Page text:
VMware is bringing VMs and containers together, taking advantage of Heptio acquisition – gpgmail


At VMworld today in San Francisco, VMware introduced a new set of services for managing virtual machines and containers in a single view called Tanzu. The product takes advantage of the knowledge the company gained when it acquired Heptio last year.

As companies face an increasingly fragmented landscape of maintaining traditional virtual machines, alongside a more modern containerized Kubernetes environment, managing the two together has created its own set of management challenges for IT. This is further complicated by trying to manage resources across multiple clouds, as well as the in-house data centers. Finally, companies need to manage legacy applications, while looking to build newer containerized applications.

VMware’s Craig McLuckie and fellow Heptio co-founder, Joe Beda, were part of the original Kubernetes development team They came to VMware via last year’s acquisition. McLuckie believes that Tanzu can help with all of this by applying the power of Kubernetes across this complex management landscape.

“The intent is to construct a portfolio that has a set of assets that cover every one of these areas, a robust set of capabilities that bring the Kubernetes substrate everywhere — a control plane that enables organizations to start to think about [and view] these highly fragmented deployments with Kubernetes [as the] common lens, and then the technologies you need to be able to bring existing applications forward and to build new application and to support third party vendors bringing their applications into [this],” McLuckie explained.

It’s an ambitious vision that involves bringing together not only VMware’s traditional VM management tooling and Kubernetes, but also open source pieces and other recent acquisitions including Bitnami and Cloud Health along with Wavefront, which it acquired in 2017. Although the vision was defined long before the acquisition of Pivotal last week, it will also play a role in this. Originally that was as a partner, but now it will be as part of VMware.

The idea is to eventually cover the entire gamut of building, running and managing applications in the enterprise. Among the key pieces introduced today as technology previews are the Tanzu Mission Control, a tool for managing Kubernetes clusters wherever the live and Project Pacific, which embeds Kubernetes natively into VSphere, the company’s virtualization platform, bringing together virtual machines and containers.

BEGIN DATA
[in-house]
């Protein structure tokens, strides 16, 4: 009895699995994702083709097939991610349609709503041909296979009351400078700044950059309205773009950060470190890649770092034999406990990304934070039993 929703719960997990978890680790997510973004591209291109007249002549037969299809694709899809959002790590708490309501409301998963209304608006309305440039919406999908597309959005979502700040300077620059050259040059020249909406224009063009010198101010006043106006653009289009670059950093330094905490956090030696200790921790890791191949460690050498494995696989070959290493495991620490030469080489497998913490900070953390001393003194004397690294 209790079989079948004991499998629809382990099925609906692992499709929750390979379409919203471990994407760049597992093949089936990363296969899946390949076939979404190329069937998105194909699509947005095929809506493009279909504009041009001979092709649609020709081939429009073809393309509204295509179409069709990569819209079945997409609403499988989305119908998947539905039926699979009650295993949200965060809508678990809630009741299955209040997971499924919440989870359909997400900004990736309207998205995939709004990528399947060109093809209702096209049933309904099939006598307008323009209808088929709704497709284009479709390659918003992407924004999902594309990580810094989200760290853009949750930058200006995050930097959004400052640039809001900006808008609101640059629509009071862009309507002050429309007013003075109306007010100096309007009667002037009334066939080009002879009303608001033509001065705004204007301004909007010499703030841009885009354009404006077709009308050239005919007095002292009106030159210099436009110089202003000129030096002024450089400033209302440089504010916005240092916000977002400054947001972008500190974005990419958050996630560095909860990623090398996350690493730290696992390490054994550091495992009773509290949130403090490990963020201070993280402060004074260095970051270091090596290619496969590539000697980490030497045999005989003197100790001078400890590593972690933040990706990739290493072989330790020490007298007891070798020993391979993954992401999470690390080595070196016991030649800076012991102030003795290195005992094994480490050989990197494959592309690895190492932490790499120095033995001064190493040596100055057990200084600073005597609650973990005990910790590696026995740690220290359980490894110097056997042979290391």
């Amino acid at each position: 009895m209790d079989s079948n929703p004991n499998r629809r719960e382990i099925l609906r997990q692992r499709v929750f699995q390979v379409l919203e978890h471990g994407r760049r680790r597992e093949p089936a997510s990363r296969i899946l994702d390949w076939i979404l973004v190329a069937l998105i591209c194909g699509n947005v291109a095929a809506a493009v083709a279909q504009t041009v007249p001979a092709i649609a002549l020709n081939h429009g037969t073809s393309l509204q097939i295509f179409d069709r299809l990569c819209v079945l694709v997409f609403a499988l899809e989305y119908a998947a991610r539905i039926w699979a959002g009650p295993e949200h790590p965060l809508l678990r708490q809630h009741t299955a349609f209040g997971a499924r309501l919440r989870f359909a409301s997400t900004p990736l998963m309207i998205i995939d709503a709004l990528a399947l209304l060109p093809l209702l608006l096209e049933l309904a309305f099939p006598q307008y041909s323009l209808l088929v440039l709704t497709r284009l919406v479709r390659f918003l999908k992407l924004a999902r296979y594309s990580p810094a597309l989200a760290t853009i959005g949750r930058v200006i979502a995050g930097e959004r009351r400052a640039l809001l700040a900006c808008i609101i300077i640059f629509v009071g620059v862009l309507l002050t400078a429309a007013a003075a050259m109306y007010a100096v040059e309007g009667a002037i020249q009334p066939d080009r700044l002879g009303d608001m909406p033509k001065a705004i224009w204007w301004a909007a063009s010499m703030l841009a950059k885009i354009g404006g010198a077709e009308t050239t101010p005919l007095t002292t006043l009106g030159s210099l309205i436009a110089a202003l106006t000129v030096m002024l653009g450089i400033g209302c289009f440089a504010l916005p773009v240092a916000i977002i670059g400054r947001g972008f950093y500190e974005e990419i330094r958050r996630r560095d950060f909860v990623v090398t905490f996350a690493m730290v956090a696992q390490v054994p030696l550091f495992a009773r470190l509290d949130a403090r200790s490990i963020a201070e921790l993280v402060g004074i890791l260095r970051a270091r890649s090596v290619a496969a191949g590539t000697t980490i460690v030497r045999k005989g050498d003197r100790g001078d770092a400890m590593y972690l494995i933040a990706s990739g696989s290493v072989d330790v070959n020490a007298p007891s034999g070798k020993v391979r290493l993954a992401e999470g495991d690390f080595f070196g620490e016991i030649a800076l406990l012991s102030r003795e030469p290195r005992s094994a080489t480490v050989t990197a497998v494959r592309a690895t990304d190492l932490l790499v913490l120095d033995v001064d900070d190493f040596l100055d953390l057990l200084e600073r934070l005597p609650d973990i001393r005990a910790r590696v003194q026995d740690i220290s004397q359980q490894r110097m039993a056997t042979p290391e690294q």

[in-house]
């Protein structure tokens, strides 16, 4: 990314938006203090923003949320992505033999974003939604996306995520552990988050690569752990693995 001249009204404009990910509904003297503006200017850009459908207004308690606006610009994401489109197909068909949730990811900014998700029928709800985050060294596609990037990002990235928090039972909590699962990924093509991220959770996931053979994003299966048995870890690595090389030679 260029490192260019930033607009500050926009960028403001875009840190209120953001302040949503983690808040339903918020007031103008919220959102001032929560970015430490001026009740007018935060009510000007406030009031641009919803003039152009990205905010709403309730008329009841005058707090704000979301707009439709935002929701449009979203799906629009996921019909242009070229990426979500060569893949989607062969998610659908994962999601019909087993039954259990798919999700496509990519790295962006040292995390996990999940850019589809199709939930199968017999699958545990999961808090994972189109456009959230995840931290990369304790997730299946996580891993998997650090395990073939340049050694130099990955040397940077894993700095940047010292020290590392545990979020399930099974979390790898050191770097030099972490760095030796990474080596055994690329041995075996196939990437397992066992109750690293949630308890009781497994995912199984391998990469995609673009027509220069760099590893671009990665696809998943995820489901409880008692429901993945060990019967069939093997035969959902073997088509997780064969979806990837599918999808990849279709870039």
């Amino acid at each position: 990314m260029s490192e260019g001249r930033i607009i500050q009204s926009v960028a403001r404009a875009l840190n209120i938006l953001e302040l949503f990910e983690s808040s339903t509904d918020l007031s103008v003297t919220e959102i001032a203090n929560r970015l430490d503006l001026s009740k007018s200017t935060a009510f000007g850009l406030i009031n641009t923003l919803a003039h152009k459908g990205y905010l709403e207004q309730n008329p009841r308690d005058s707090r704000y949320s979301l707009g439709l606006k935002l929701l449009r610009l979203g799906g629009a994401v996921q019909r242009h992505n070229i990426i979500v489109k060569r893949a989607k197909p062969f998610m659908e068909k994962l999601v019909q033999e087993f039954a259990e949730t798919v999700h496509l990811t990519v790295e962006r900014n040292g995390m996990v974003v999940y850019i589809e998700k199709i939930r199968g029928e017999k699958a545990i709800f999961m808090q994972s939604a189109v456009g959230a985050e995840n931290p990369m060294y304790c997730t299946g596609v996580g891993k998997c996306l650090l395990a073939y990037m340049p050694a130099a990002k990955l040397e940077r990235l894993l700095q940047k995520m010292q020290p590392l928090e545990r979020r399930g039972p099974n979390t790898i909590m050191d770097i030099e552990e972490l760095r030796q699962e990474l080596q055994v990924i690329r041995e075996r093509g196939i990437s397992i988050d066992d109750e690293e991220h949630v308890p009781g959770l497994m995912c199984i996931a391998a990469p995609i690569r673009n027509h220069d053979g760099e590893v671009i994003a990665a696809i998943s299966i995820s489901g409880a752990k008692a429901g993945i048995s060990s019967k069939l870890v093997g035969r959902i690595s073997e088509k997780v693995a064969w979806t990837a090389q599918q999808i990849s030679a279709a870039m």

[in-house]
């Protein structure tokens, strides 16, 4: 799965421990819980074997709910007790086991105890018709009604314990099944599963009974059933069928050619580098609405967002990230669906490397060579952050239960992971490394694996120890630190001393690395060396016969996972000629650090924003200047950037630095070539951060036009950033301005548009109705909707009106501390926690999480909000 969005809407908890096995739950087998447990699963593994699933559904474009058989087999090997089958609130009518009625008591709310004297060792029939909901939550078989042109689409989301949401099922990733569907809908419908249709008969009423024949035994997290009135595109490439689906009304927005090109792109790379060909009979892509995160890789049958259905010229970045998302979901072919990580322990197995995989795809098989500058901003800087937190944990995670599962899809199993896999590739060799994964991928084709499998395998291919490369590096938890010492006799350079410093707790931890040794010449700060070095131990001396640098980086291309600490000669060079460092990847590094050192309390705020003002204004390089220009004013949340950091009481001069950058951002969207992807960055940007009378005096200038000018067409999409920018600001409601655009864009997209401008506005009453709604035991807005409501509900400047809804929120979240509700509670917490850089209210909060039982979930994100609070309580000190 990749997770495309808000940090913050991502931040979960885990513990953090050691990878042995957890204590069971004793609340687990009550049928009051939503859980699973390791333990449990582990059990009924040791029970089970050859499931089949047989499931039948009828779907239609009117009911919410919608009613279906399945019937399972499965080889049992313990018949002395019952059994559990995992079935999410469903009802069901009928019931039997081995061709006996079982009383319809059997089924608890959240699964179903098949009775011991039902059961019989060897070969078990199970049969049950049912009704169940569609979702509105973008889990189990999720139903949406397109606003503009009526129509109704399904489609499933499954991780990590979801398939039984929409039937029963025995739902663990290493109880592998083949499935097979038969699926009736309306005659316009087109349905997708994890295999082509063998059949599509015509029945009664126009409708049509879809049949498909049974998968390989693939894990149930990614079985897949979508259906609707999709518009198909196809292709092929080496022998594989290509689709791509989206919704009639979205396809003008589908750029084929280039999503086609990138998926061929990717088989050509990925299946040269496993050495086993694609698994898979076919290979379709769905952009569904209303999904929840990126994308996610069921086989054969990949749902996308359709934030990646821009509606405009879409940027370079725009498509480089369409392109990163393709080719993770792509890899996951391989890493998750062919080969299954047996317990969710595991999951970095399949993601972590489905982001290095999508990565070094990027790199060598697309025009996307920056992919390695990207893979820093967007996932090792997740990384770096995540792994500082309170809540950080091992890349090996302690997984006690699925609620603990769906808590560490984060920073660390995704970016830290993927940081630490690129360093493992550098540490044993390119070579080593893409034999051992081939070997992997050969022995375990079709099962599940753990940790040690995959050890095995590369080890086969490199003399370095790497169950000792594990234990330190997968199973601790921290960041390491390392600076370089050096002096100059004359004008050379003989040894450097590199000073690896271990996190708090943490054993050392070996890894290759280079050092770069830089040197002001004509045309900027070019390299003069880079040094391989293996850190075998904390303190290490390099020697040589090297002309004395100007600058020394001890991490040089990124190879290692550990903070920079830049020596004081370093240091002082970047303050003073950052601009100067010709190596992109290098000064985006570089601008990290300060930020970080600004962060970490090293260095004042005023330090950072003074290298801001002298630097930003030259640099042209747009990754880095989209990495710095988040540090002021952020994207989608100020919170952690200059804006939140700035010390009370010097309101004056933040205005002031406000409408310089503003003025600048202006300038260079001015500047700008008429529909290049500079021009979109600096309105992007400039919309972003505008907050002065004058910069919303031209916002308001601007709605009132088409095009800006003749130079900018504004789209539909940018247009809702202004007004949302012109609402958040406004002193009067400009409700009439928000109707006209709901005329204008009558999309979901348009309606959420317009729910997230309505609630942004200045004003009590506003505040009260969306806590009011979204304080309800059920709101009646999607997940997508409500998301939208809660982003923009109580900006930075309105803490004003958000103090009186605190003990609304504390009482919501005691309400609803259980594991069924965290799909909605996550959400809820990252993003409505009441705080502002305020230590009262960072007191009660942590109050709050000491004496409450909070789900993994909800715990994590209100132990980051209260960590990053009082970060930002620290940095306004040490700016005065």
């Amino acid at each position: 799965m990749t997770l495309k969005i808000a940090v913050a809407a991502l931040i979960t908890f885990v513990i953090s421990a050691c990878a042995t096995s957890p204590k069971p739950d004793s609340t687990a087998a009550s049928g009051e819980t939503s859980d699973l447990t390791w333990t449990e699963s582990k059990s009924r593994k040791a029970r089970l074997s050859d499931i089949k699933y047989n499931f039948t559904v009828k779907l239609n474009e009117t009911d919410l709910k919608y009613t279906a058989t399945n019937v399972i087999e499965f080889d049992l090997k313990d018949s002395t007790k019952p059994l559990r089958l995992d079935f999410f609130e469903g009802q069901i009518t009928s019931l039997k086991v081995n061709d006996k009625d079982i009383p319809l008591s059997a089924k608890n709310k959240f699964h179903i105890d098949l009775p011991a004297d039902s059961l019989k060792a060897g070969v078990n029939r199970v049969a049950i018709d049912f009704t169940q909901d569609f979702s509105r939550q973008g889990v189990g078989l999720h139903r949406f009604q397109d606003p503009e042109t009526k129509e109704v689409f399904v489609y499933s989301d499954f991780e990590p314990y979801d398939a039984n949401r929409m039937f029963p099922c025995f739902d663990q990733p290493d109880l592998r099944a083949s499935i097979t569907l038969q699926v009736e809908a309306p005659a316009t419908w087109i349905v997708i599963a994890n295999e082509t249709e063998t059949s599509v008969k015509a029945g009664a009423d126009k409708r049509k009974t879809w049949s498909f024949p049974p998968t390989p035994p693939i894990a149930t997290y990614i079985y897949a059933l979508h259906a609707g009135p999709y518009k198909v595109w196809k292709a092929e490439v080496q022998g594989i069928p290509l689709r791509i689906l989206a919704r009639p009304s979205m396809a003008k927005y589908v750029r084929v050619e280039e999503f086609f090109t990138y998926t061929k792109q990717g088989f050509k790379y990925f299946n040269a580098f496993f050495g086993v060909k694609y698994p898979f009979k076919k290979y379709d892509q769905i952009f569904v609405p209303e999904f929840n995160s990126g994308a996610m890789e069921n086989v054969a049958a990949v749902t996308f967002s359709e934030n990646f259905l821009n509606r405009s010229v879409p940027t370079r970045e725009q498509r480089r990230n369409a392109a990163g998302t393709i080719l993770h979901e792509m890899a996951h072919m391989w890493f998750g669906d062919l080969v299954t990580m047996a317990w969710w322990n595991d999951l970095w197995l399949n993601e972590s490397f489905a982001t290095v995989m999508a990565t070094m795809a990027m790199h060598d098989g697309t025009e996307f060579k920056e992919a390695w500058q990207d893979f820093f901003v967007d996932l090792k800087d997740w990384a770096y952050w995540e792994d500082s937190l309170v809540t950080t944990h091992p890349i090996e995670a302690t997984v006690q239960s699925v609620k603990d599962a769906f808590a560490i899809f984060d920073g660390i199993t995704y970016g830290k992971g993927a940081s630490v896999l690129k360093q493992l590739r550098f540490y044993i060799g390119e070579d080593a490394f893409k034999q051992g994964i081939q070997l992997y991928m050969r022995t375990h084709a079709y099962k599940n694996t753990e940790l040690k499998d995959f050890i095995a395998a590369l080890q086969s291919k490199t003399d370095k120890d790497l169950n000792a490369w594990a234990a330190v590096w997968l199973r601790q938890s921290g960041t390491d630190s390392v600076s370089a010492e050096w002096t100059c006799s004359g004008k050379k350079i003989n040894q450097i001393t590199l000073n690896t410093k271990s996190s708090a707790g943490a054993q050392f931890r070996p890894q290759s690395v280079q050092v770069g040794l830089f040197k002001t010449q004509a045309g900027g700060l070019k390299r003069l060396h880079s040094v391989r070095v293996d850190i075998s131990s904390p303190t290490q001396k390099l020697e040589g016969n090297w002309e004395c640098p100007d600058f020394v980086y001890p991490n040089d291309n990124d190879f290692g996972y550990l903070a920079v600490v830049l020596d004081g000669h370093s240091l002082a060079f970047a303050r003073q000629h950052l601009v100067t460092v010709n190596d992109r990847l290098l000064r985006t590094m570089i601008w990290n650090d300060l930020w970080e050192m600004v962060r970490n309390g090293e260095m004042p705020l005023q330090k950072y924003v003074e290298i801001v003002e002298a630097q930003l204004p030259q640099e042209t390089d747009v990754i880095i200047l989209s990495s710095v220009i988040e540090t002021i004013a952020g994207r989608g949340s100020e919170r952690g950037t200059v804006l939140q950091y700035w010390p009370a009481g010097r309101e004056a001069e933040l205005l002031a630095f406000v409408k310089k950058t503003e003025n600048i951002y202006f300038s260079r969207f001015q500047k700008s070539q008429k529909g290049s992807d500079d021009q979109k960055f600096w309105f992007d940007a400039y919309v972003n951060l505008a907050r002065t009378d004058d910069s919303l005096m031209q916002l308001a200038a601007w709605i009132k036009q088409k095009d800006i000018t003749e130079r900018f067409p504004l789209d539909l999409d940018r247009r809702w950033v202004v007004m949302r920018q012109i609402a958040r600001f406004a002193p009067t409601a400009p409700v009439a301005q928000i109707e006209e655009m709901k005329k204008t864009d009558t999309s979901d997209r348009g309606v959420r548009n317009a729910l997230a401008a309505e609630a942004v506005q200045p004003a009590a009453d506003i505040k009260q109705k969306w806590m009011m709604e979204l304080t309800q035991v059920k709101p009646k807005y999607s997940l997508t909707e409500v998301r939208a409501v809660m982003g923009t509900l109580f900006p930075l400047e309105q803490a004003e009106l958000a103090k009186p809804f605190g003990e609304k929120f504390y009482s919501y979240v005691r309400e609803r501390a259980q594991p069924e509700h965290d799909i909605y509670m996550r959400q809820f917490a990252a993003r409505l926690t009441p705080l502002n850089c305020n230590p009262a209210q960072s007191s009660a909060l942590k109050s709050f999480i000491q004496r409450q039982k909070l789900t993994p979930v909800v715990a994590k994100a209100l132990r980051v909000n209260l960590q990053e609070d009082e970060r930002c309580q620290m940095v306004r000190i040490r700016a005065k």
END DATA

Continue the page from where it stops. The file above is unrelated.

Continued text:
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VMware Tanzu. Slide: VMware

McLuckie sees bringing virtual machine and Kubernetes together in this fashion provides a couple of key advantages. “One is being able to bring a robust, modern API-driven way of thinking about accessing resources. And it turns out that there is this really good technology for that. It’s called Kubernetes. So being able to bring a Kubernetes control plane to Vsphere is creating a new set of experiences for traditional VMware customers that is moving much closer to a kind of cloud-like agile infrastructure type of experience. At the same time, Vsphere is bringing a whole bunch of capabilities to Kubernetes that’s creating more efficient isolation capabilities,” he said.

When you think about the cloud native vision, it has always been about enabling companies to manage resources wherever they live through a single lens, and this is what this set of capabilities that VMware has brought together under Tanzu, is intended to do. “Kubernetes is a way of bringing a control metaphor to modern IT processes. You provide an expression of what you want to have happen, and then Kubernetes takes that and interprets it and drives the world into that desired state,” McLuckie explained.

If VMware can take all of the pieces in the Tanzu vision and make this happen, it will be as powerful as McLuckie believes it to be. It’s certainly an interesting attempt to bring all of a company’s application and infrastructure creation and management under one roof using Kubernetes as the glue, and with Heptio co-founders McLuckie and Beda involved, it certainly has the expertise in place to drive the vision.